Center for Real Estate Entrepreneurship: Inclusive Ownership of Neighborhood Retail

2020 was a year of pandemic, protest, and political pandemonium, according to our speaker. With images of urban commercial properties being vandalized, Lyneir Richardson, an educator and social entrepreneur with a deep background in retail and business development, asked: Can inclusive ownership, getting more inner-city minorities to have a stake in the commercial properties in their neighborhoods (particularly in their essential shopping centers), bring increased economic opportunities and reverse community disinvestment?

Join the Center for Real Estate Entrepreneurship and the student-managed real estate investment fund of George Mason University for a discussion with Lyneir Richardson, his vision for inclusive retail investments, and the fund’s recent social impact investment in Walbrook Junction, a neighborhood shopping center in west Baltimore.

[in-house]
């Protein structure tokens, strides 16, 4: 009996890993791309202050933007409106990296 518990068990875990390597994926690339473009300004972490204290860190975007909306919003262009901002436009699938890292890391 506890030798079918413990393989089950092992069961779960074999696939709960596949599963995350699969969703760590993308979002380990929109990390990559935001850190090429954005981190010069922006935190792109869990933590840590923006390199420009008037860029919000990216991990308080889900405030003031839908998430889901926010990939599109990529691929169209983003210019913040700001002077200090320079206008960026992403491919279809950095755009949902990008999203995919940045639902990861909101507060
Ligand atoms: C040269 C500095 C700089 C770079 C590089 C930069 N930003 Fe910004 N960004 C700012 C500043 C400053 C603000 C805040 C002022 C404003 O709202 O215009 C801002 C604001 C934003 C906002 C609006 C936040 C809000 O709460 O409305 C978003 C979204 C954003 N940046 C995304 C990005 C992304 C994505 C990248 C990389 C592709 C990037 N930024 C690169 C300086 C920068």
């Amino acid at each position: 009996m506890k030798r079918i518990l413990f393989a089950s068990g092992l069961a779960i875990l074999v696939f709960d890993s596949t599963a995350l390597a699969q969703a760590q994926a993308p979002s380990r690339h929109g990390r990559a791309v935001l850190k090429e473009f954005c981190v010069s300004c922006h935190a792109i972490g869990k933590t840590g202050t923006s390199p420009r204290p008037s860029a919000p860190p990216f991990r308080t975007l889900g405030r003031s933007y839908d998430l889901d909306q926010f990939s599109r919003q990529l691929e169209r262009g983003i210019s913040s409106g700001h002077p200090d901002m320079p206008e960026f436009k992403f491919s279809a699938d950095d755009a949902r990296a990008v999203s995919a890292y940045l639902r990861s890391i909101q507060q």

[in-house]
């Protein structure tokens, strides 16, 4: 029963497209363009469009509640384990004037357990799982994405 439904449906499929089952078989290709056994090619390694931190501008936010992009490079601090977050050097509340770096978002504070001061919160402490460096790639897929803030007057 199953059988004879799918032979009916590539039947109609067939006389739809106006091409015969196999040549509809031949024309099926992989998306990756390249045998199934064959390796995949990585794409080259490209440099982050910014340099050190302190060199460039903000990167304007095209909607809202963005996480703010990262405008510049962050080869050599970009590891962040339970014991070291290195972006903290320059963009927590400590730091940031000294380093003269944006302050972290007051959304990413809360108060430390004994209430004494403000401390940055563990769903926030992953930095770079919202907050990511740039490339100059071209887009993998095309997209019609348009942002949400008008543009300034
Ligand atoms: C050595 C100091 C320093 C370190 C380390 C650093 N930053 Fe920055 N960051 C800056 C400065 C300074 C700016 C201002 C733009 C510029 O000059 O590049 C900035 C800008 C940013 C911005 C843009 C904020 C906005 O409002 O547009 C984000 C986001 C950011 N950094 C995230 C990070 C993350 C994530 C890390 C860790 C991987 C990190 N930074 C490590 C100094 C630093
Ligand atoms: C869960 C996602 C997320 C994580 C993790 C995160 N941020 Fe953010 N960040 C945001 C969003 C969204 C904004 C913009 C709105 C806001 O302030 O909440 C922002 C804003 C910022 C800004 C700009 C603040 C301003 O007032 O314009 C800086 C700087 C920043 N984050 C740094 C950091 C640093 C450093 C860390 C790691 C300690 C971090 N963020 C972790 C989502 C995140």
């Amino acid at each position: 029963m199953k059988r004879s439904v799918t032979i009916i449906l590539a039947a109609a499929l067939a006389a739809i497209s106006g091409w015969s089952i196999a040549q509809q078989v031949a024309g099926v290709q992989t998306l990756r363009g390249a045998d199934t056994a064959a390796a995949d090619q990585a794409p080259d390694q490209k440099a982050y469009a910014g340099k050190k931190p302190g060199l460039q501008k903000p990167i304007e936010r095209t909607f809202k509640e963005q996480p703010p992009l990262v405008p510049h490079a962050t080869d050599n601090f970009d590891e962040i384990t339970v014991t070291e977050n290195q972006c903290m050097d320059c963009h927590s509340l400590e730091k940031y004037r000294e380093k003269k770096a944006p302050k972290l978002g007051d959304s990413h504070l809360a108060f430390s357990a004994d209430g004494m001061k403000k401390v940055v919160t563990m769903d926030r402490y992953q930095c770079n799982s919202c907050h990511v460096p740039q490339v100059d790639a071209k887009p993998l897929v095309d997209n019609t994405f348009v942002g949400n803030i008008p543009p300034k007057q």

Date: May 19, 2021
Time: 5:00 pm - 6:00 pm
Location: Online
Fee: Free, Registration Required
For more information, please contact:
Name: Roderick Maribojoc
Email: [email protected]

Featured Speaker:

Lyneir Richardson is the co-founder and CEO of The Chicago TREND Corporation, a social social enterprise initially funded by the John D. and Catherine T. MacArthur Foundation and Chicago Community Trust to invest in profitable retail projects that can drive transformative change. He is an experienced commercial and residential real estate developer with over 17 years of experience in urban retail development.

Lyneir is also a Professional Practice Instructor in the Department of Management and Global Business at Rutgers Business School in Newark, NJ, and the Executive Director of the Rutgers Center for Urban Entrepreneurship and Economic Development (CUEED), where he leads capacity-building programs that have assisted over 400 entrepreneurs.

Lyneir has served as Chief Executive Officer of the primary economic development corporation in Newark, NJ, for two different mayoral administrations. He was Vice President of Urban Development at General Growth Properties, Inc., where he led the national initiative to bring quality shopping centers to ethnic neighborhoods in large U.S. cities.

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